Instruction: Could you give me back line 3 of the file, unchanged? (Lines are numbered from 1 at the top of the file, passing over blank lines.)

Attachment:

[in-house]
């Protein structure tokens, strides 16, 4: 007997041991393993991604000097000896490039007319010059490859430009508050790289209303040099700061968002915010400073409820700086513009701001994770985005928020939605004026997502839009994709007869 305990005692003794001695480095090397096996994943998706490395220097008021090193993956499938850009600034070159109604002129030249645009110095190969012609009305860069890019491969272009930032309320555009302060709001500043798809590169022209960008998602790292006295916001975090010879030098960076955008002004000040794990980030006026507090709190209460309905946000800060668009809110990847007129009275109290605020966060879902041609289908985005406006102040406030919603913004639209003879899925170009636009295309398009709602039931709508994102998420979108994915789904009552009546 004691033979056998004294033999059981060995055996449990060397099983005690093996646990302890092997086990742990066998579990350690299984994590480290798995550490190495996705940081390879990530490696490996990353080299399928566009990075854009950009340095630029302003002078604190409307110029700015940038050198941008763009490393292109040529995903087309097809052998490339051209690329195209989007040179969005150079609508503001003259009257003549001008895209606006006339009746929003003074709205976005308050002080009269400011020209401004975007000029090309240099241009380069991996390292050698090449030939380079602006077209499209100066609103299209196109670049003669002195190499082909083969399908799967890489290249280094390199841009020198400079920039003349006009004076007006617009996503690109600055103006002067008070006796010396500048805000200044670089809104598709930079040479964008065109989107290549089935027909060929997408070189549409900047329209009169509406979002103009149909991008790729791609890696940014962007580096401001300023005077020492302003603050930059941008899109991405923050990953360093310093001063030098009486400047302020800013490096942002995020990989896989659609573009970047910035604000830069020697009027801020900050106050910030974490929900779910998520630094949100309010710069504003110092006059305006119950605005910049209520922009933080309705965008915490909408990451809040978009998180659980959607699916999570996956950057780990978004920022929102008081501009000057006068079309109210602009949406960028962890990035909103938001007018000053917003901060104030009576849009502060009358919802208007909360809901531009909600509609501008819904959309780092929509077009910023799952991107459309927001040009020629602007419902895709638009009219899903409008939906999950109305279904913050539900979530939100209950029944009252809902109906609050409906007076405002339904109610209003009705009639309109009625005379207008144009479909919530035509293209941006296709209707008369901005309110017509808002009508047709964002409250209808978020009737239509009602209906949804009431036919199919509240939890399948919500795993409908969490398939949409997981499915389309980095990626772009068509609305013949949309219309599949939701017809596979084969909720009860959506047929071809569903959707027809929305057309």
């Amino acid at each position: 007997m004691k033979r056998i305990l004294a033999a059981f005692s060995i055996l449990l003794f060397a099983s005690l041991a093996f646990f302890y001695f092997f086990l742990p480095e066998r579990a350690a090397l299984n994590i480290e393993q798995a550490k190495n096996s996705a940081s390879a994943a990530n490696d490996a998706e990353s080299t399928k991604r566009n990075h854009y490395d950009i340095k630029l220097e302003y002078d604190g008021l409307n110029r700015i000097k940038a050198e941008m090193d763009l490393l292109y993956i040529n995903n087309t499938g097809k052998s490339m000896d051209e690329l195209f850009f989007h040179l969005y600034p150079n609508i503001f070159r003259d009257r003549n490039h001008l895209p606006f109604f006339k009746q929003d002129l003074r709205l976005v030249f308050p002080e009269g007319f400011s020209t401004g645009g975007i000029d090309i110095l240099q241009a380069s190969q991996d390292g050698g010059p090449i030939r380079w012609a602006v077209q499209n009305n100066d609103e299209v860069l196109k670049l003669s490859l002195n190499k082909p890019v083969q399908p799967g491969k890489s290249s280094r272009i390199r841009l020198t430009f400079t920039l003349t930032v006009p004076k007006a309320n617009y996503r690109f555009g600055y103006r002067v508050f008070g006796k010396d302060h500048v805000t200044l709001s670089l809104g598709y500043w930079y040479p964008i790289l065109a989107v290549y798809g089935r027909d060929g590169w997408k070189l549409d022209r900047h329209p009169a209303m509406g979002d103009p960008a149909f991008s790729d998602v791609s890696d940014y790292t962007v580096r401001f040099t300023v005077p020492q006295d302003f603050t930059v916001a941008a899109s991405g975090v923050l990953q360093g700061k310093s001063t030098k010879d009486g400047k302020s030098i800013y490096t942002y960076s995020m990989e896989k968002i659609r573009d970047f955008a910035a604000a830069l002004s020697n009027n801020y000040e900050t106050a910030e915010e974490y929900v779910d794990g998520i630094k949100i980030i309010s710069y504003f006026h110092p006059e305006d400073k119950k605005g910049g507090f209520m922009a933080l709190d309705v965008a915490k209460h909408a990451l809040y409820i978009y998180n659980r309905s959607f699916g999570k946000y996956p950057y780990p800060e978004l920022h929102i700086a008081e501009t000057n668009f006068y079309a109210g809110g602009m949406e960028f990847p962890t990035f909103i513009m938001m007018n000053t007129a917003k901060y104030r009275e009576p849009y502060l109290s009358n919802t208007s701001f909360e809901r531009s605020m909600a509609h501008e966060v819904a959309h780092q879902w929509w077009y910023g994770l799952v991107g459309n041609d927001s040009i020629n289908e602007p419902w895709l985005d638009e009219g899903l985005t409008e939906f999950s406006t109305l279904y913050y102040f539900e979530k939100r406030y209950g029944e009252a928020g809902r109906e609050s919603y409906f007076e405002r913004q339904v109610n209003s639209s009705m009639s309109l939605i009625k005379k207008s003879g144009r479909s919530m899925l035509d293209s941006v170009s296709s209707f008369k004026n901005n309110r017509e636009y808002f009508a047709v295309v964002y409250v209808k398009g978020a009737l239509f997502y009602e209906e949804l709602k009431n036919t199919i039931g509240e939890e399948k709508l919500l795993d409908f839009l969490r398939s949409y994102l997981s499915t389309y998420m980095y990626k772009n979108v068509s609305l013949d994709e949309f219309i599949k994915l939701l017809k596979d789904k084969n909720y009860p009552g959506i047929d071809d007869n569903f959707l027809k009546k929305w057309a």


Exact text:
């Amino acid at each position: 007997m004691k033979r056998i305990l004294a033999a059981f005692s060995i055996l449990l003794f060397a099983s005690l041991a093996f646990f302890y001695f092997f086990l742990p480095e066998r579990a350690a090397l299984n994590i480290e393993q798995a550490k190495n096996s996705a940081s390879a994943a990530n490696d490996a998706e990353s080299t399928k991604r566009n990075h854009y490395d950009i340095k630029l220097e302003y002078d604190g008021l409307n110029r700015i000097k940038a050198e941008m090193d763009l490393l292109y993956i040529n995903n087309t499938g097809k052998s490339m000896d051209e690329l195209f850009f989007h040179l969005y600034p150079n609508i503001f070159r003259d009257r003549n490039h001008l895209p606006f109604f006339k009746q929003d002129l003074r709205l976005v030249f308050p002080e009269g007319f400011s020209t401004g645009g975007i000029d090309i110095l240099q241009a380069s190969q991996d390292g050698g010059p090449i030939r380079w012609a602006v077209q499209n009305n100066d609103e299209v860069l196109k670049l003669s490859l002195n190499k082909p890019v083969q399908p799967g491969k890489s290249s280094r272009i390199r841009l020198t430009f400079t920039l003349t930032v006009p004076k007006a309320n617009y996503r690109f555009g600055y103006r002067v508050f008070g006796k010396d302060h500048v805000t200044l709001s670089l809104g598709y500043w930079y040479p964008i790289l065109a989107v290549y798809g089935r027909d060929g590169w997408k070189l549409d022209r900047h329209p009169a209303m509406g979002d103009p960008a149909f991008s790729d998602v791609s890696d940014y790292t962007v580096r401001f040099t300023v005077p020492q006295d302003f603050t930059v916001a941008a899109s991405g975090v923050l990953q360093g700061k310093s001063t030098k010879d009486g400047k302020s030098i800013y490096t942002y960076s995020m990989e896989k968002i659609r573009d970047f955008a910035a604000a830069l002004s020697n009027n801020y000040e900050t106050a910030e915010e974490y929900v779910d794990g998520i630094k949100i980030i309010s710069y504003f006026h110092p006059e305006d400073k119950k605005g910049g507090f209520m922009a933080l709190d309705v965008a915490k209460h909408a990451l809040y409820i978009y998180n659980r309905s959607f699916g999570k946000y996956p950057y780990p800060e978004l920022h929102i700086a008081e501009t000057n668009f006068y079309a109210g809110g602009m949406e960028f990847p962890t990035f909103i513009m938001m007018n000053t007129a917003k901060y104030r009275e009576p849009y502060l109290s009358n919802t208007s701001f909360e809901r531009s605020m909600a509609h501008e966060v819904a959309h780092q879902w929509w077009y910023g994770l799952v991107g459309n041609d927001s040009i020629n289908e602007p419902w895709l985005d638009e009219g899903l985005t409008e939906f999950s406006t109305l279904y913050y102040f539900e979530k939100r406030y209950g029944e009252a928020g809902r109906e609050s919603y409906f007076e405002r913004q339904v109610n209003s639209s009705m009639s309109l939605i009625k005379k207008s003879g144009r479909s919530m899925l035509d293209s941006v170009s296709s209707f008369k004026n901005n309110r017509e636009y808002f009508a047709v295309v964002y409250v209808k398009g978020a009737l239509f997502y009602e209906e949804l709602k009431n036919t199919i039931g509240e939890e399948k709508l919500l795993d409908f839009l969490r398939s949409y994102l997981s499915t389309y998420m980095y990626k772009n979108v068509s609305l013949d994709e949309f219309i599949k994915l939701l017809k596979d789904k084969n909720y009860p009552g959506i047929d071809d007869n569903f959707l027809k009546k929305w057309a």